I love Beyoncé. I will illustrate this by relating the following anecdote: about a year ago I had the pleasure of attending the official premiere of Beyoncé’s Live At Roseland DVD in New York City, and when a very pregnant Bey stepped out onto the red carpet I immediately burst into tears. I continued to cry the entire way through the screening, and then a little bit when I got home.

I am a little bit ashamed of myself (as a grown woman crying over a pop star), but also and more importantly I saw pregnant Beyoncé in the flesh and I don’t care what you think because it was the best and she is the best and shut up.

Beyoncé is a lot of wonderful things. She’s a mother (hopefully a good one), a humanitarian, and a strong, powerful woman in charge of a rapidly expanding empire. She’s a role model and an activist, and seems like a kind hearted character. She’s an amazing dancer, a tireless worker, and a perfectionist. She’s responsible for some of the best pop music of this generation, and I believe that music will stand up over time so that one day my kids will be dancing to “Crazy In Love” the way I dance to Bowie. She’s pretty damn inspiring.

But is she fake?

Beyoncé’s led a notoriously candid life, managing to keep her profile largely free of any personal drama. From her famously furtive wedding to Jay-Z to her squeaky clean public image, Beyoncé’s had nary a drunken photo snapped by lecherous paparazzi. But here’s the thing; with her pop star peers like Katy Perry, Rihanna, Miley Cyrus, Demi Lovato and Lady Gaga opening up their lives on a sincerely personal level to their fans through social media, the demand for transparency and accessibility to idolised celebrities is growing.

Whether Lady Gaga is publicly blogging about her struggle with eating disorder, or Miley Cyrus is posting “selfies” of her latest hair-do on Twitter, there’s a very clear shift happening in the way that we, the public, are able to interact with our favorite stars; they are essentially giving us enough of their “every day” personality that we’re able to feel like we’re collectively getting to know them. Because Beyoncé isn’t an idiot, she recogonised this, and has jumped on the bare-all bandwagon. Except that I think Beyoncé missed the point of share time.

In an attempt to “connect” with fans, by opening up a part of her life previously kept tightly under wraps, Beyoncé started a Tumblr which is regularly updated with tour photos, travel pictures and images of Beyoncé enjoying her “down time.” Well, I’m calling shenanigans on the whole thing.

I do not believe that celebrities have any duty to share anything they don’t want to share with the public. They’re just people (pardon the cliche), and are entitled to whatever level of privacy they believe is right for them. What bothers me about Beyoncé’s “real” world is that it’s nothing more than a perfectly curated editorial. It’s one thing to be private; it’s another thing entirely to try and pass off a gorgeously stylised fantasy as reality.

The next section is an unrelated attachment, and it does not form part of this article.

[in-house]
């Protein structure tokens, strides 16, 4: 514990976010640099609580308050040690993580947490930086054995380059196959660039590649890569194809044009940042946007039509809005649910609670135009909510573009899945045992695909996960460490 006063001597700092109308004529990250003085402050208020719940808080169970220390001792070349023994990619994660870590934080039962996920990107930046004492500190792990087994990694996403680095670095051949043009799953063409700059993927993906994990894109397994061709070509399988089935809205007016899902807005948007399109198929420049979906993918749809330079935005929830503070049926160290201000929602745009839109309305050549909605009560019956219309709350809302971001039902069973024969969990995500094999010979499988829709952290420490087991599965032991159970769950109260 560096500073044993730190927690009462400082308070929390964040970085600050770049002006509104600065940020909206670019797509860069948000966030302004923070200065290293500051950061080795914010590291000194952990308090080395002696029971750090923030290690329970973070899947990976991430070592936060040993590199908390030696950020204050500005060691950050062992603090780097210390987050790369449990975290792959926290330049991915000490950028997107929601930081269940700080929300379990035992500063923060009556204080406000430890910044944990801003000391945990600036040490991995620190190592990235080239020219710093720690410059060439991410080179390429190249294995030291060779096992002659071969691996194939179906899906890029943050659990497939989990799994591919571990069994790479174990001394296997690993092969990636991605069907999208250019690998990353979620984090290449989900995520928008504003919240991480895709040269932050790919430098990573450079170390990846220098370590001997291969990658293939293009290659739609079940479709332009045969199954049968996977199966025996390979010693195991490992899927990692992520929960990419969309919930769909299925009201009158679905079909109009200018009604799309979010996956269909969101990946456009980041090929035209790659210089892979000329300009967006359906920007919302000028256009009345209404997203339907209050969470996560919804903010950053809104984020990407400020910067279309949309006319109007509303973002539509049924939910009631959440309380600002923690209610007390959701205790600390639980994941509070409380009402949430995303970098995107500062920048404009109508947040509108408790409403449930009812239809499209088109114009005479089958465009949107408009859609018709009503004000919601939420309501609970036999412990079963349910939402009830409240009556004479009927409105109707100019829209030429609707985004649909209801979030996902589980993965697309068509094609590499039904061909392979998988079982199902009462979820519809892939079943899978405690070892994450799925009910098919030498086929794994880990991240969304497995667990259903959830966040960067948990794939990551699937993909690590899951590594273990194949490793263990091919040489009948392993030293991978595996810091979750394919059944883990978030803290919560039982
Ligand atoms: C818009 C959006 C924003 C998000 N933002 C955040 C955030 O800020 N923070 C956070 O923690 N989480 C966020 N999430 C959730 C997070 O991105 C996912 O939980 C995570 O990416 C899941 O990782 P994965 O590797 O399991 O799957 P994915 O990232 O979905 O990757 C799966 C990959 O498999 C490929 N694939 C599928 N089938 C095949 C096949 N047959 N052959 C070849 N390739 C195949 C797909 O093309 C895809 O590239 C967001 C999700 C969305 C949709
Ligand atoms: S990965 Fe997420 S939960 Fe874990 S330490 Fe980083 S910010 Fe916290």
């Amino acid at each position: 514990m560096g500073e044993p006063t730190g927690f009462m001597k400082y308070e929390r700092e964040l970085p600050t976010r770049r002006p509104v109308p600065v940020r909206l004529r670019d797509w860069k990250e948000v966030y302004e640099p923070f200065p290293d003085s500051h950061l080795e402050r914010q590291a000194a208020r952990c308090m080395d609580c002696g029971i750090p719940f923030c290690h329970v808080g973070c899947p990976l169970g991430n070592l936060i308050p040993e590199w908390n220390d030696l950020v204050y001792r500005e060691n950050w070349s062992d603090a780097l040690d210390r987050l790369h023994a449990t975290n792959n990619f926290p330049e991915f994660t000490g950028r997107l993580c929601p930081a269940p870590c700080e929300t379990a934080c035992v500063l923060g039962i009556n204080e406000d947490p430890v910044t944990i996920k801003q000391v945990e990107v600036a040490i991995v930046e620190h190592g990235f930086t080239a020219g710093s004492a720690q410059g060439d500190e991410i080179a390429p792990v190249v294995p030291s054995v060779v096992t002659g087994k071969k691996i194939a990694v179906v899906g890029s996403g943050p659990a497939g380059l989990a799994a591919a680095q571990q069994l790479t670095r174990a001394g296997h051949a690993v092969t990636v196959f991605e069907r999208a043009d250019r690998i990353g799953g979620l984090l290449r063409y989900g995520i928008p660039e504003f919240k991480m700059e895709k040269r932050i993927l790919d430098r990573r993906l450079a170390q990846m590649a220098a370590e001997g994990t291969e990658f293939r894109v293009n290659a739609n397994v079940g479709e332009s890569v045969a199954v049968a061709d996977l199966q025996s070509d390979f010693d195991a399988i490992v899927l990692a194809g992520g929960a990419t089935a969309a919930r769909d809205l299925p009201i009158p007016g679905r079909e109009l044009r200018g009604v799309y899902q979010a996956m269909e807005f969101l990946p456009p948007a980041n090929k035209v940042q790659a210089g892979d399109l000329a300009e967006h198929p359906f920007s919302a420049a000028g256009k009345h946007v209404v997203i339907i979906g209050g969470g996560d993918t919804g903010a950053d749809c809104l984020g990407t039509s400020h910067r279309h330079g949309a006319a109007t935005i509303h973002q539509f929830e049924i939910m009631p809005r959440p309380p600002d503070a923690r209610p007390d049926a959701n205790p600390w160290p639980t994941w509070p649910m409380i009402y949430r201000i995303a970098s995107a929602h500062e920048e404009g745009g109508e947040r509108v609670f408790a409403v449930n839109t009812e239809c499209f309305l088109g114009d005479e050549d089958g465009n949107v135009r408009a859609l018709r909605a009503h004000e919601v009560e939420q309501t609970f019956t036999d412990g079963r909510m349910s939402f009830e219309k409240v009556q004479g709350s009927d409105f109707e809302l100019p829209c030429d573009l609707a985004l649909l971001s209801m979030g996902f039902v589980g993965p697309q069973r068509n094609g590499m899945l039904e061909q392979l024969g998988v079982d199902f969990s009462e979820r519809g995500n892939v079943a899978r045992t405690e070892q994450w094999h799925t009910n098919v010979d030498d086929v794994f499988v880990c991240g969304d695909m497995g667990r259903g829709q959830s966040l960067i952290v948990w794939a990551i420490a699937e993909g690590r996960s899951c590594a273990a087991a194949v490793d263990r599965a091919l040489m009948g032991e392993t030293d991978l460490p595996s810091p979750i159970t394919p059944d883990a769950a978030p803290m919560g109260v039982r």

Every single one of Beyoncé’s “natural” photos is completely un-natural. Obviously shot by someone with impeccable photography skills, many of the images seem like they may have met the heavy hand of post production, at the very least for some obvious color correction. Beyoncé never shows a bad angle, is constantly in picturesque locations, wearing glamorous outfits and surrounded by beautiful people. Does the woman never wear stained tracksuit pants, get baby spit up on her, walk down an ordinary sidewalk or look tired or apathetic (her exclusive expression seems to be “delighted”)?

I understand that Beyoncé’s life is probably a fantasy for the post part, and that most of this imagery we see is just what she experiences through her career, but I’m not convinced that the bubble she lets us peer into is an entirely accurate reflection of something organic or true. Again, Beyoncé can post whatever she wants online; just don’t try and tell me that it’s “real”.

The key word with Beyoncé is “control”. Beyoncé is in complete control of the most seemingly inconsequential minutia of her life, which in this case, translates to an impeccably romantic vision of her day-to-day. Part of me admires her so much for this, because Beyoncé is a woman who tells you what to think of her. You don’t get to decide how you see her; she’s writing the story of your perception and you probably don’t even know it. If you want to get really psychoanalytical about it, Beyoncé is reversing the gaze. But it’s even more than that; Beyoncé is redefining the gaze. On some levels, what she’s doing is the boldest, most exciting thing a woman can do: she’s defining herself. And she’s not compromising for anyone, or allowing anyone to compromise her.

But Beyoncé’s persona grapples with a glaring contradiction; she’s defiantly serving what she wants you to eat and telling you it’s something she just knocked up herself in the kitchen just a minute ago, but in reality there’s an army of chefs behind the scenes, making sure every single ingredient is inserted at just the right time to ensure that your visceral experience is truly breathtaking.

But who knows? Maybe this is the real Beyoncé. Maybe the real Beyoncé is just a cheesy as fuck asshole.

[images via i am beyonce]